Home5G & BeyondXiaomi appoints new general manager for Western Europe 

    Xiaomi appoints new general manager for Western Europe 


    The handset vendor’s recent patent deal will turbocharge its 5G push but Finnish telcos are pausing and others could follow

    Xiaomi has appointed QX Wang as its new general manager of Xiaomi Western Europe, succeeding Ou Wen. Wang, who has been working with Xiaomi since 2017, will lead operations and report to International Business Division VP Alex Xiang and oversee Xiaomi’s operations in Western Europe – driving the brand’s continued expansion in the region. His previous role was GM of global product and technology. 

    “We are thrilled to welcome QX Wang as the new general manager for Western Europe. His extensive experience in the tech industry made him the perfect candidate to lead our regional team,” said Xiang. “We are confident that under his leadership, Xiaomi will continue to thrive and provide our customers with innovative, high-quality products and services.” 

    “I am honoured and excited to take on this role and lead Xiaomi’s efforts in Western Europe. Together with our talented team, we’ll continue to bring innovation to the region, empowering everyone to enjoy a smarter and more connected future,” added Wang (pictured left). 

    A rising competitor which will take market share 

    The appointment comes at a pivotal time for the high-end smartphone manufacturer which has managed to dodge much of the fallout Huawei has received in Europe. The two Chinese vendors have in the past been big rivals but earlier this month the two buried the hatchet and signed a global patent cross-license agreement encompassing a range of communication technologies, notably 5G. 

    Industry experts interpret this Huawei-Xiaomi détente as a shift from individual rivalry to collective cooperation among Chinese smartphone brands – the new geopolitical reality according to Jing Daily

    For Xiaomi, despite its global presence, the vendor is dwarfed on the patent front by Qualcomm and Nokia. Up steps Huawei with reportedly more than 120,000 authorised patents globally and a thriving patent licensing business.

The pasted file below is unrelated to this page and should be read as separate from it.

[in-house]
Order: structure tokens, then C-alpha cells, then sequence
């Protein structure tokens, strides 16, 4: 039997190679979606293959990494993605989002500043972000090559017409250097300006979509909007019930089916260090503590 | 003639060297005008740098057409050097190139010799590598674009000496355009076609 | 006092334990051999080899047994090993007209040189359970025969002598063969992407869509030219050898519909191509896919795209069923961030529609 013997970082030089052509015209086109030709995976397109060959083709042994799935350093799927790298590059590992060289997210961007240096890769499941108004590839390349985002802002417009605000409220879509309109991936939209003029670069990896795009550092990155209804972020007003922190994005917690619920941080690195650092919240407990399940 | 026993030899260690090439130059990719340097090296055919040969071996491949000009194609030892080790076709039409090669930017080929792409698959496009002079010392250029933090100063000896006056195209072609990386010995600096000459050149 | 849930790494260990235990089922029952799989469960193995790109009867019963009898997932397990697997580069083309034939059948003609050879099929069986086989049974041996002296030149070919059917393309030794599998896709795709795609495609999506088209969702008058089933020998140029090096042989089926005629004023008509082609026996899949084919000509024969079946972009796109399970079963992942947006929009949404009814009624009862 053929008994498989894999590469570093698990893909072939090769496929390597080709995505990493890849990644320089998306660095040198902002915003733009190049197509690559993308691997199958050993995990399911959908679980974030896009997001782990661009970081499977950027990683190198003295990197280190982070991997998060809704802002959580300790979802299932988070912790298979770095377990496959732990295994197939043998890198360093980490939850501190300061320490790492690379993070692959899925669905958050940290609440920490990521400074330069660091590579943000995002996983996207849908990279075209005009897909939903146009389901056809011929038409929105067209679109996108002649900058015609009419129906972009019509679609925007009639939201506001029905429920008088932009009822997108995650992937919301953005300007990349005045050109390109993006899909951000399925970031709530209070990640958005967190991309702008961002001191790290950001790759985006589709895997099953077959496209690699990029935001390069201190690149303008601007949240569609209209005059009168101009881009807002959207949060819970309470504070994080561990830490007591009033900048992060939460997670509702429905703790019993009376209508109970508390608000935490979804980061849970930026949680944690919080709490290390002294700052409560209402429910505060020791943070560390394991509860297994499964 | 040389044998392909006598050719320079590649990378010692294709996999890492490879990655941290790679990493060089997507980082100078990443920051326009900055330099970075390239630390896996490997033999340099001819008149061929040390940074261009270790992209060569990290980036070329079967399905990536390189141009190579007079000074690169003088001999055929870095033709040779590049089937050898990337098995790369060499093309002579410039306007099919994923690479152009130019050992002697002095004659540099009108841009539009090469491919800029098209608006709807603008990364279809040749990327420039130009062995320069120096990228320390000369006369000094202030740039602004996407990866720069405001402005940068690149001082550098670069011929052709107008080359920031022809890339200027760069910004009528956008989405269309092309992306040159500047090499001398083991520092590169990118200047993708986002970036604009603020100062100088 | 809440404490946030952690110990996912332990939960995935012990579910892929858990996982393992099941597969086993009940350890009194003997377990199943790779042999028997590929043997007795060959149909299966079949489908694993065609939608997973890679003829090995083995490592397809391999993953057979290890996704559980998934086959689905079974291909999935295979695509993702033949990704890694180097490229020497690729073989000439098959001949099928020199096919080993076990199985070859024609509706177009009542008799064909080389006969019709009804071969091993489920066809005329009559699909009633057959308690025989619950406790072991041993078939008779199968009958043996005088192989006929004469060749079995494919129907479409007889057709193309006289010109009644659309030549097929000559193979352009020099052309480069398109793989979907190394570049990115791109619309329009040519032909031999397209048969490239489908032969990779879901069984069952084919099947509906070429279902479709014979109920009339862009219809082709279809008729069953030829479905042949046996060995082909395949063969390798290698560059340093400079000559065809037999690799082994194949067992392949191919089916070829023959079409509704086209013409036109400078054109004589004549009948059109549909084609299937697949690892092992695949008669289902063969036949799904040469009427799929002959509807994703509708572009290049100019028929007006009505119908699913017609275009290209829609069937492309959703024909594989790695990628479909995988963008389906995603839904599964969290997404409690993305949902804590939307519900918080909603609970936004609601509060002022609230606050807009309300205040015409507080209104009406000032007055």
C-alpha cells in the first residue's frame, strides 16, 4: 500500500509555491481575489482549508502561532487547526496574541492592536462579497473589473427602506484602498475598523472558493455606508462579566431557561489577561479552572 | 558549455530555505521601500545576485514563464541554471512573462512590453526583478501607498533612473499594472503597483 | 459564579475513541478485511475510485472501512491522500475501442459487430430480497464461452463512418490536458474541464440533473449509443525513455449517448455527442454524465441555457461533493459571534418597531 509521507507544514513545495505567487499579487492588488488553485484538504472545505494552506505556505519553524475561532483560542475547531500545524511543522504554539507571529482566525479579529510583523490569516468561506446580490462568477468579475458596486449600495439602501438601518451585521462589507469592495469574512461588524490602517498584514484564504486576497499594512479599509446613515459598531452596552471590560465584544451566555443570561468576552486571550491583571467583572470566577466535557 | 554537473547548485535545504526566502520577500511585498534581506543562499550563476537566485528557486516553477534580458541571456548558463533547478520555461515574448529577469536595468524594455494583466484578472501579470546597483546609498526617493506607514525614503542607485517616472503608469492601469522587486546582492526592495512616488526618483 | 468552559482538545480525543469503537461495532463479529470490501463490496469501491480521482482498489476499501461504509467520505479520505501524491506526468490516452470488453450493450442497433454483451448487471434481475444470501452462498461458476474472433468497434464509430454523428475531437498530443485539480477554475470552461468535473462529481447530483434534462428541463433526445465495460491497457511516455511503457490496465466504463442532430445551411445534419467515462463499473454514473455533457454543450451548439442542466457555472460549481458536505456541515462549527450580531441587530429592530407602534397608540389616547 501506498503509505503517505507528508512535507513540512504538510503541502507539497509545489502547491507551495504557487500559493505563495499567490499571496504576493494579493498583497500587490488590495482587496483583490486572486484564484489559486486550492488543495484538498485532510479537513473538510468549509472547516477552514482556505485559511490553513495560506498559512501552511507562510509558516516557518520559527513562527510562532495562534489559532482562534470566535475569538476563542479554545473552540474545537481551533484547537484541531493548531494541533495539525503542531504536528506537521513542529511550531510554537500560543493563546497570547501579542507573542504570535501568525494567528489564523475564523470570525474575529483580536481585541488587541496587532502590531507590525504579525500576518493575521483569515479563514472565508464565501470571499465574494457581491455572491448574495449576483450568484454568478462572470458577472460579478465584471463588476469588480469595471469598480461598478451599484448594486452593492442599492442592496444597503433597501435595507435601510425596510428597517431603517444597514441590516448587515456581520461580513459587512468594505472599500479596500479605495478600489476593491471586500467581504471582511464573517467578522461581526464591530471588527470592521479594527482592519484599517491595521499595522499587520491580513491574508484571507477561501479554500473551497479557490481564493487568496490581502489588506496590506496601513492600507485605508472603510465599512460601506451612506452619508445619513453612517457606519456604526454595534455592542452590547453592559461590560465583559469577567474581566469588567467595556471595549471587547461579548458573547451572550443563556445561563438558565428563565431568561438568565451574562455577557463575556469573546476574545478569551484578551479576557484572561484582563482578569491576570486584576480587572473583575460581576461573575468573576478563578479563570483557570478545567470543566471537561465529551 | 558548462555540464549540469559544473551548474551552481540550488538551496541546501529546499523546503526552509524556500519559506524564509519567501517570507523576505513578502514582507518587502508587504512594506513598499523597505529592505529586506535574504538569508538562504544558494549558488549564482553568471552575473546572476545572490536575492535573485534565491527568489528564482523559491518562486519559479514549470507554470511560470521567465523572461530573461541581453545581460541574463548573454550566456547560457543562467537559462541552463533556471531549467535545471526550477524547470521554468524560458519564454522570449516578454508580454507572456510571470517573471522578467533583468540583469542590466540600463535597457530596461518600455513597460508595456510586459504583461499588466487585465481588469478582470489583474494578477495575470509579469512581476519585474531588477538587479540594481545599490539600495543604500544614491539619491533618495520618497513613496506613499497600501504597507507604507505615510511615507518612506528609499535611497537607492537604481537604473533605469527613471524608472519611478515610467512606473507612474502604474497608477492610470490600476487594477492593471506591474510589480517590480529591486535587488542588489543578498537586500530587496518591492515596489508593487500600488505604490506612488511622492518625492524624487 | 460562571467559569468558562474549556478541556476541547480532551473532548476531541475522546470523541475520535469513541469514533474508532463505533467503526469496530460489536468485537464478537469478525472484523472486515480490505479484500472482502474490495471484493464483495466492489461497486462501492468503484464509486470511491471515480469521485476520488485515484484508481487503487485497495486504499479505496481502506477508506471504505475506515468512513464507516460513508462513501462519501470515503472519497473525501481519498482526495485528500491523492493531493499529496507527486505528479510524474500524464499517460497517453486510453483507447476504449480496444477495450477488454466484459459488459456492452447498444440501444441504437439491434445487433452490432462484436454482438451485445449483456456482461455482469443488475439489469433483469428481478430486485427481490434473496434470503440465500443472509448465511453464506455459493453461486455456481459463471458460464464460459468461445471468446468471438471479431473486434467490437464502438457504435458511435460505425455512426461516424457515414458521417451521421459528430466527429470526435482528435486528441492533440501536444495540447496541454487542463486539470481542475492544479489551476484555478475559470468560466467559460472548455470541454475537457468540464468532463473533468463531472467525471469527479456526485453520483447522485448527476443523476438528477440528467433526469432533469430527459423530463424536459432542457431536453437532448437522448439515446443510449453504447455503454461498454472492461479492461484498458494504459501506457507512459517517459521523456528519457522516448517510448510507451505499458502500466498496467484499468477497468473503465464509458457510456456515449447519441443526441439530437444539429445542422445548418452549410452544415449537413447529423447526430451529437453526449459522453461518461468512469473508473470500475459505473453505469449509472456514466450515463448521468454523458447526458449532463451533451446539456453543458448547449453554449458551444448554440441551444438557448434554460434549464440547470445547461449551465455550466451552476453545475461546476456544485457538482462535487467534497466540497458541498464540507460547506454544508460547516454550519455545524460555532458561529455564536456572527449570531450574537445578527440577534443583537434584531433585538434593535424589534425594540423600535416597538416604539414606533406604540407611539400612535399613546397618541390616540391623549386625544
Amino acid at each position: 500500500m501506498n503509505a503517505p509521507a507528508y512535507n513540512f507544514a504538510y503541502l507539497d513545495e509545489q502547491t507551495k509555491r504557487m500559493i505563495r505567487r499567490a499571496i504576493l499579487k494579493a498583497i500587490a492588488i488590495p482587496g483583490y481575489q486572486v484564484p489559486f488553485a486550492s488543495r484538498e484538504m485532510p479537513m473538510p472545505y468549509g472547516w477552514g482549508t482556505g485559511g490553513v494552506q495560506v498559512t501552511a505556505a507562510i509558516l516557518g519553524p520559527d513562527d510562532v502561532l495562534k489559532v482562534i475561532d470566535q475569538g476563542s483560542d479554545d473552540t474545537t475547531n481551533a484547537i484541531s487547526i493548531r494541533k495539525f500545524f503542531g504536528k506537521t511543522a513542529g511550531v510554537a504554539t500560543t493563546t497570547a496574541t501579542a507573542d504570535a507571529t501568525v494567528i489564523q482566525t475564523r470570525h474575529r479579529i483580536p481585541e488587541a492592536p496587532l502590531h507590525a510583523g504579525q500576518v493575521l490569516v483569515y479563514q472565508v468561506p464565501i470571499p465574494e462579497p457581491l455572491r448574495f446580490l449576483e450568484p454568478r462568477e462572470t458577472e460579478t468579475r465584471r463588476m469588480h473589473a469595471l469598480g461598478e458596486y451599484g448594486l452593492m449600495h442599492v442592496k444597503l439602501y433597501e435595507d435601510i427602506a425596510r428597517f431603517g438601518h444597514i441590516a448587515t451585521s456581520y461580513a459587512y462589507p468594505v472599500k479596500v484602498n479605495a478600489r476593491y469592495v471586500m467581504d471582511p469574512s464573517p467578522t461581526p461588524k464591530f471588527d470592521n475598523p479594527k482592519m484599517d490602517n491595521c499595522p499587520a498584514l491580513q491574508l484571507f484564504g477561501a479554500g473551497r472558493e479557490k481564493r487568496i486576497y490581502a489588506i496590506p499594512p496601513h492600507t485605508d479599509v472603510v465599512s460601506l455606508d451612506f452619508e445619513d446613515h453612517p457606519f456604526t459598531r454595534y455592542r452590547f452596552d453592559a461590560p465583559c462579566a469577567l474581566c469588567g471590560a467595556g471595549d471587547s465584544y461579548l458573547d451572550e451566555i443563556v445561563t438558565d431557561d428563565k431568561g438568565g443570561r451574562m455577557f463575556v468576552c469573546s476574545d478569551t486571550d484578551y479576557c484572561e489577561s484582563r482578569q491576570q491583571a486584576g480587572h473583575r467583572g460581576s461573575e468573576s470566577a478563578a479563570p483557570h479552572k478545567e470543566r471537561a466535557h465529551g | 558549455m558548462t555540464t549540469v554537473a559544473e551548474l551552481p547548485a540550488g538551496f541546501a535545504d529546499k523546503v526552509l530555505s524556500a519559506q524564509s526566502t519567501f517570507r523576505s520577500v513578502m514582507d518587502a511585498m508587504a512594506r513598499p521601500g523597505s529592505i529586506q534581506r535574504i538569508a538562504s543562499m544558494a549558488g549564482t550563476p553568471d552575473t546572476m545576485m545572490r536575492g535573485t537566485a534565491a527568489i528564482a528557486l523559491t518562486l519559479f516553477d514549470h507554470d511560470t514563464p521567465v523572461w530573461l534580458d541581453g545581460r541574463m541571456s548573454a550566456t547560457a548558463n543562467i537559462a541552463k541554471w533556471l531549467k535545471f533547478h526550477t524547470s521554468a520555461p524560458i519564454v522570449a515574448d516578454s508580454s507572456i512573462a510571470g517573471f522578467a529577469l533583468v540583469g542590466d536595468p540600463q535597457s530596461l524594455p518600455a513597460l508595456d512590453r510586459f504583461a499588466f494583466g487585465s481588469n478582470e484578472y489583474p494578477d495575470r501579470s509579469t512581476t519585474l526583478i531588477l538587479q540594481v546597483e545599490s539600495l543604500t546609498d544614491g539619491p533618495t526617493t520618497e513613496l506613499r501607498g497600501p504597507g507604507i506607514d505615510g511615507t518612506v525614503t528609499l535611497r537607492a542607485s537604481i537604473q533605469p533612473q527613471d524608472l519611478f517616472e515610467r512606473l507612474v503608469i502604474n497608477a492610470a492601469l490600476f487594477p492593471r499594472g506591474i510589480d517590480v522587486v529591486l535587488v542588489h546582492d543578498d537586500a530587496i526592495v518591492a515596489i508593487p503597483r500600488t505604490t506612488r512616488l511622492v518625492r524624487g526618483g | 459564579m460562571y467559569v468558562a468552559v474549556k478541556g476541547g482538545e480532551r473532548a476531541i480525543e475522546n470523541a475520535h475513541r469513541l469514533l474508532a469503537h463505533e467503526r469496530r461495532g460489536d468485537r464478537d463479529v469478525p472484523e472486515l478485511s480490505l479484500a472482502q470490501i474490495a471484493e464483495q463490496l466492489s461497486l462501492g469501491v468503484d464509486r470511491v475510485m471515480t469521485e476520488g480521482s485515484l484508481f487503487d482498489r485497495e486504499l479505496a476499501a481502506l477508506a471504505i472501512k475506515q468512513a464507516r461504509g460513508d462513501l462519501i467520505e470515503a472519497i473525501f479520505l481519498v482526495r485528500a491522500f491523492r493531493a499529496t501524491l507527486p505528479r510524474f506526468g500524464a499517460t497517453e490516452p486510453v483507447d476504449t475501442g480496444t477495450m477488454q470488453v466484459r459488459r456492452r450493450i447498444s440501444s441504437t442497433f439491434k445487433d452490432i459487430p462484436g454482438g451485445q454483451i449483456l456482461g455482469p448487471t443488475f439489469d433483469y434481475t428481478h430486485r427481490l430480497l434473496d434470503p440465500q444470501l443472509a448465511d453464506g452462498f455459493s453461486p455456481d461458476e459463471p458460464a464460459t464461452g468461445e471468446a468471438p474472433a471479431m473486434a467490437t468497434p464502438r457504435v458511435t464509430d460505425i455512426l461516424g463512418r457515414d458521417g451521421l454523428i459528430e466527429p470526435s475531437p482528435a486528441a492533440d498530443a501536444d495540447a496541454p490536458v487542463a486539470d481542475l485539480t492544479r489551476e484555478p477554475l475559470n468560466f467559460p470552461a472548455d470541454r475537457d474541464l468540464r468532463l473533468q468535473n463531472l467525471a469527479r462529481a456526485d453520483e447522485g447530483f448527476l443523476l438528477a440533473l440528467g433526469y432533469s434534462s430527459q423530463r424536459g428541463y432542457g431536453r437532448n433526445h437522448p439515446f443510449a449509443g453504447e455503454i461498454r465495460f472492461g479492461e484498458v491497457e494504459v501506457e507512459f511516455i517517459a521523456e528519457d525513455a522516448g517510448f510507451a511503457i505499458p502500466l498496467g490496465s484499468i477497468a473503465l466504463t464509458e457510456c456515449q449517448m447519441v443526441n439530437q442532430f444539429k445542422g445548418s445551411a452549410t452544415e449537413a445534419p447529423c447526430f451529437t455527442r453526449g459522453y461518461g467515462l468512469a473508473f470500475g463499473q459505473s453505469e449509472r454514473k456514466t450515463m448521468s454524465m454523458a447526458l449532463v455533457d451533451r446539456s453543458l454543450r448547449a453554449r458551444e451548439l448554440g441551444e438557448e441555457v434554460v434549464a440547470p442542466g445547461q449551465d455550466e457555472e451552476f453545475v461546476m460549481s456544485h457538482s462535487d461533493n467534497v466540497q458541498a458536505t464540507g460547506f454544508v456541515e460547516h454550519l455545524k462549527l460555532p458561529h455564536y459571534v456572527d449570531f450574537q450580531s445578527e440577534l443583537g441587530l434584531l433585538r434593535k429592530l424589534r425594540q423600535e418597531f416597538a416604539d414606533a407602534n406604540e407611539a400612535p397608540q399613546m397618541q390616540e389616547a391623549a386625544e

Up until this point the two had been embroiled in a heated legal tussle over patent infringements. Huawei had initially taken legal action against Xiaomi, alleging violations of its patents in areas like 4G/LTE technology and mobile photography. Xiaomi retaliated by challenging the validity of several Huawei patents.  

    Huawei’s new boost for Xiaomi comes at a time when Apple is attempting to once more defy gravity by lifting its new iPhone15 prices to its highest ever despite the cost-of-living crisis. The deal also helps Huawei’s handset R&D efforts.  

    Europe and Middle East will be pivotal markets

    Amid continuing soft demand in the global smartphone market, Xiaomi has outperformed some competitors. According to Canalys, Xiaomi’s global smartphone market share increased by 1.6 percentage points to 12.9% QoQ, with its global smartphone shipments amounted to 32.9m units.

    In Q2 2023, its smartphone revenue reached RMB36.6 billion, up 4.6% QoQ. The gross profit margin of its smartphone business reached 13.3% this quarter, an increase of 4.7 percentage points YoY.  

    According to Canalys, in the second quarter of 2023, Xiaomi’s smartphone shipments ranked in the top three across 51 countries and regions globally and ranked in the top five across 61 countries and regions globally. The Group’s smartphone shipment ranking rose to No. 2 in both Europe and the Middle East markets, further solidifying its leadership position in the overseas market. 

    In its Q2 results announced in August, Xiaomi, which also has large consumer electronics and smart manufacturing businesses, saw total revenue reach RMB67.4bn, representing a QoQ growth of 13.2%. It’s adjusted net profit reached RMB5.1bn, a YoY growth of 147%. 

    The vendor’s IoT segment continued to grow, with revenue from smart large home appliances revenue surging by more than 70%. Revenue from its IoT and lifestyle products was RMB22.3bn, an increase of 12.3% YoY and its gross profit margin reached 17.6%. Xiaomi’s revenue from overseas internet services increased 19.7% YoY to RMB2bn, hitting a record high, accounting for 26.8% of total internet services revenue, up 2.9 percentage points YoY. 

    The Russia question

    Just as the vendor launched its latest range of devices, news emerged that Finnish operators are reevaluating ties with the vendor because it has openly continued to operate in the Russian market despite that country’s illegal war in Ukraine.

    Markku Saranpää, director of Telia’s device business, told SuomiMobiil that the telco has given up cooperation with Xiaomi for the time being, and that new models will no longer be available. Elisa also confirmed it had made changes and reduced the selection of Xiaomi devices.

    Earlier this year, Ukraine appointed Xiaomi “an international sponsor of war”, but neither the EU nor the Finnish government has imposed sanctions on the company, reports SuomiMobiil. Despite the stance of the Finnish telcos, a number of retailers continute to sell Xiaomi devices.

    Needless to say, if other European countries follow Finland, Wang will have his first crisis to deal with.

    Getting ready for AI 

    Like many tech companies based in China, Xiaomi is prioritising R&D and has expanded its AI team to 3000, establishing AI capabilities in areas like visual, audio, acoustics, knowledge graphs, Natural language processing (“NLP”), machine learning and multimodal AI. 

    In Q2, Xiaomi’s R&D expenses reached RMB4.6 billion, up 21.0% YoY. The vendor expects its R&D investment will exceed RMB100 billion during the five years between 2022 to 2026.